Tue, October 7, 2003

Retired Canadian intelligence officer tries hand at Sask municipal politics

MOOSE JAW, Sask. (CP) - Six years after he was named as the operative in a bogus spy scandal involving Quebec separatists in Washington, retired lieutenant-colonel Ray Taylor is out in his small-town Saskatchewan neighbourhood shaking hands and kissing babies.

He has emerged from his shadowy life as a highly-decorated, top-ranking intelligence officer with the Canadian military to try his hand at politics. He is seeking a seat on Moose Jaw city council in provincewide municipal elections later this month. "I've just have one of those lives that you read about in books - honest to God," Taylor said during an interview in his home. "I've really had a wonderful life. I have a lot more to contribute and right now I see that as being down at city hall."

Taylor's military resume is extensive, though most of the details are classified.

He specialized in intelligence from 1970 until his retirement in 2002 and served in some capacity in almost every conflict Canada or its allies were in during that time - from the Falkland Islands in the early 1980s to the civil war in Yugoslavia during the 1990s.

On the wall in his den hangs a commander's commendation from the air force that he received in 1993 and a U.S. Legion of Merit, the highest American award a non-American can receive, that he was given in 1999.

"I've never considered myself a spy. I've never used that term. I consider myself a military intelligence officer and that is all it is," Taylor said.

"I like to out-think the other bastards. There are very few jobs where you get a real mental challenge and you literally have to put yourself in the other person's boots and anticipate what he is going to do."

Ironically, the alleged separatist spy ring that Taylor is most publicly known for is barely a footnote as far as he is concerned.

The supposed existence of the ring surfaced in February 1997 through a lawsuit filed by a U.S. intelligence analyst who was suing his own government. The lawsuit contained allegations that Taylor was sending his underlings to dig up information on Quebec's representative in Washington at the time.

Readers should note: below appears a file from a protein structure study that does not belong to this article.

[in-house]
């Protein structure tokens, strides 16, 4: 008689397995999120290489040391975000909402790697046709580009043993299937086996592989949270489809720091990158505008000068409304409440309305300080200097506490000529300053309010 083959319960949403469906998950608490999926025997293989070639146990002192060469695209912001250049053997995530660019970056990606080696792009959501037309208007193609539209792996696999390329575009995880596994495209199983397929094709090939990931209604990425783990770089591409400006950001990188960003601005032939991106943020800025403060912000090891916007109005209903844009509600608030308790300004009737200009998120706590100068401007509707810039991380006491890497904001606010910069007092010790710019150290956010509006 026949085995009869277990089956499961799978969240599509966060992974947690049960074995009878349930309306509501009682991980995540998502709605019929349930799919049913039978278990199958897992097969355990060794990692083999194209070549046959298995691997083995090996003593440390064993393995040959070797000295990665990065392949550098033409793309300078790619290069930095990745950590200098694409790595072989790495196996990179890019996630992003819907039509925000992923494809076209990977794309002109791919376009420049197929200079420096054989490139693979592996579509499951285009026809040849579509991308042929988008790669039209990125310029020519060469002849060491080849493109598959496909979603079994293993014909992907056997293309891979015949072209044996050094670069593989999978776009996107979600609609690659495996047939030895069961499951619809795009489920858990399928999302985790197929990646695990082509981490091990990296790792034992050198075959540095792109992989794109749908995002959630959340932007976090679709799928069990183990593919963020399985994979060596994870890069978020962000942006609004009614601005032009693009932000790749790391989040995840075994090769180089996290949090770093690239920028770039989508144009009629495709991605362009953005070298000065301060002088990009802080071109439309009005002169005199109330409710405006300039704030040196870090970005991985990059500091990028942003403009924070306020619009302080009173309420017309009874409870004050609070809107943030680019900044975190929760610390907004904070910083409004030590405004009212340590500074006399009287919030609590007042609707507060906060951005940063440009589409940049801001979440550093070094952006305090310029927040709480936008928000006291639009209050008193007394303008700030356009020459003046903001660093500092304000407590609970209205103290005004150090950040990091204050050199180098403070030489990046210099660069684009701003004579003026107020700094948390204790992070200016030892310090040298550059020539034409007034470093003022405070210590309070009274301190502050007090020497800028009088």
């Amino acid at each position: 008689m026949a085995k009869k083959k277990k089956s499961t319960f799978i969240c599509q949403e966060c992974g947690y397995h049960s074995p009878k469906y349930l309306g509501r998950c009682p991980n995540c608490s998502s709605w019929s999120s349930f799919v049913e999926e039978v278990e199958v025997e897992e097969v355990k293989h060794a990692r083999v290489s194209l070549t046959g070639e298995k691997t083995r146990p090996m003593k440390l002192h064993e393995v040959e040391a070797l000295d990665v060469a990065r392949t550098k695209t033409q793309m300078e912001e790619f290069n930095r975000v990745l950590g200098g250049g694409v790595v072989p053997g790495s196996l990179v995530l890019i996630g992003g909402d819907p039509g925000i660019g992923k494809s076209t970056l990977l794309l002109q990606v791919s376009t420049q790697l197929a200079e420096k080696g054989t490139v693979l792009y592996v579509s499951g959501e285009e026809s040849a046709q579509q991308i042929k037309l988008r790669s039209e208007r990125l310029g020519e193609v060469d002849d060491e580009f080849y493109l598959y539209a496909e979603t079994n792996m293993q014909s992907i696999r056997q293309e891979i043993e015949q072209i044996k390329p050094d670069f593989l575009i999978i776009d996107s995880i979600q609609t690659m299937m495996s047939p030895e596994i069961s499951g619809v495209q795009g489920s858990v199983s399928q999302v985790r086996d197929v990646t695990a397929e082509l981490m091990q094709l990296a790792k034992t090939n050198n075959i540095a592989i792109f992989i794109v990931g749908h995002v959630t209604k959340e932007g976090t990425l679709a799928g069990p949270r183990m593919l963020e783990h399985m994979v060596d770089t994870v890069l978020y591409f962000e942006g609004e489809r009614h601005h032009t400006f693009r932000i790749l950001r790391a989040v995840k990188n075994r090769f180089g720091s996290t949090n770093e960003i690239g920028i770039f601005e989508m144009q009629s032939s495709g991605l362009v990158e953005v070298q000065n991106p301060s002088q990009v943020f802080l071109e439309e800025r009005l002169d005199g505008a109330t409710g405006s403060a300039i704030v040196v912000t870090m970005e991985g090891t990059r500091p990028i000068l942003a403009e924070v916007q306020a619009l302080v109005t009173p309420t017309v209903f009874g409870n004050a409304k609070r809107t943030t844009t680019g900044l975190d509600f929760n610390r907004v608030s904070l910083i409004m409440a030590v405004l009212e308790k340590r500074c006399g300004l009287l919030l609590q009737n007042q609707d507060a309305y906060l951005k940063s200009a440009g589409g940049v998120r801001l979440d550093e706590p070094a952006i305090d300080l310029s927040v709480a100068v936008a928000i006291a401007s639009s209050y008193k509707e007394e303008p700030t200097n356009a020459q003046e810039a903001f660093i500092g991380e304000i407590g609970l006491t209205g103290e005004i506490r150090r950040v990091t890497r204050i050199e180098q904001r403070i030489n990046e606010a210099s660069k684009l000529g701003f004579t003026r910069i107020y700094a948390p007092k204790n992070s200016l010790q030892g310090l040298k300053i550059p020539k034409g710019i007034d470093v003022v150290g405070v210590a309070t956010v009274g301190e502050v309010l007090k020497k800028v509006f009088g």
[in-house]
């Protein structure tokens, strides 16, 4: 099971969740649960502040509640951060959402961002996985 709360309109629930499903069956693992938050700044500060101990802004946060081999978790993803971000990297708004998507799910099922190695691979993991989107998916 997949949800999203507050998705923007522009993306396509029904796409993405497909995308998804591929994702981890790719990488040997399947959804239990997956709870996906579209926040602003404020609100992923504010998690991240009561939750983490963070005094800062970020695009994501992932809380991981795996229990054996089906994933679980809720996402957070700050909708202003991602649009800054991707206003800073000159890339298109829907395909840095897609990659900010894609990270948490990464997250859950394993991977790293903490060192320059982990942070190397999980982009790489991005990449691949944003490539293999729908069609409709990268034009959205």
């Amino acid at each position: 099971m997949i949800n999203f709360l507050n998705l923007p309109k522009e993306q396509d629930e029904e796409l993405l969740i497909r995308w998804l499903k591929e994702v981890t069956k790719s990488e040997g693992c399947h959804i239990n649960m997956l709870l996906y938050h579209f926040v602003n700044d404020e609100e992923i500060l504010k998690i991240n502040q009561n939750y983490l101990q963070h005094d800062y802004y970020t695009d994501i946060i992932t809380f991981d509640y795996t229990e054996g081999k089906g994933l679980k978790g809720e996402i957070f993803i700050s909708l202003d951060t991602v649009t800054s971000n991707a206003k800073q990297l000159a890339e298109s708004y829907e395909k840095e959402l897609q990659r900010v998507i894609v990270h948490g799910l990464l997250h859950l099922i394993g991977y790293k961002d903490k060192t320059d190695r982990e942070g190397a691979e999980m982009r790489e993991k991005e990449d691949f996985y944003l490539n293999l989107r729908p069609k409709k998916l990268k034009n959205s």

When the story hit the headlines, the Bloc Quebecois called for an inquiry, but the government denied there was any spying going on. Things calmed down a few days later when the American who made the original allegation backed down.

"My feeling was much to-do about nothing," said Taylor, who, until this point, remained silent on the matter.

"It was not true. There was nothing to get excited about but the press was running with this. It was out of control.

"You could argue that, had I gone in front of the cameras, that would have slowed it down or shut it down, but then we would have been in the position as being seen as interfering in a U.S. litigation and you can't do that.

"We were caught between a rock and a hard place."

Taylor's military service is not lost on the people of Moose Jaw. Mayor Al Schwinghammer said residents are privileged to have someone like him on the ballot.

"They are aware of his background in the military and they are aware of his background in intelligence," Schwinghammer said. "They are aware that he is highly decorated and highly thought of."

After more than 30 years in the intelligence field, Taylor said he doesn't see the switch to municipal politics as odd.

The only difference between solving the problems of the world and solving the problems of a city is the scale, he suggested.

"I've always been a crusader. I tackle problems. Does it trouble me, that leap from dealing with ambassadors and secretaries of state and Chinese communists to worrying about the speed limits in Moose Jaw?

"No. That's history."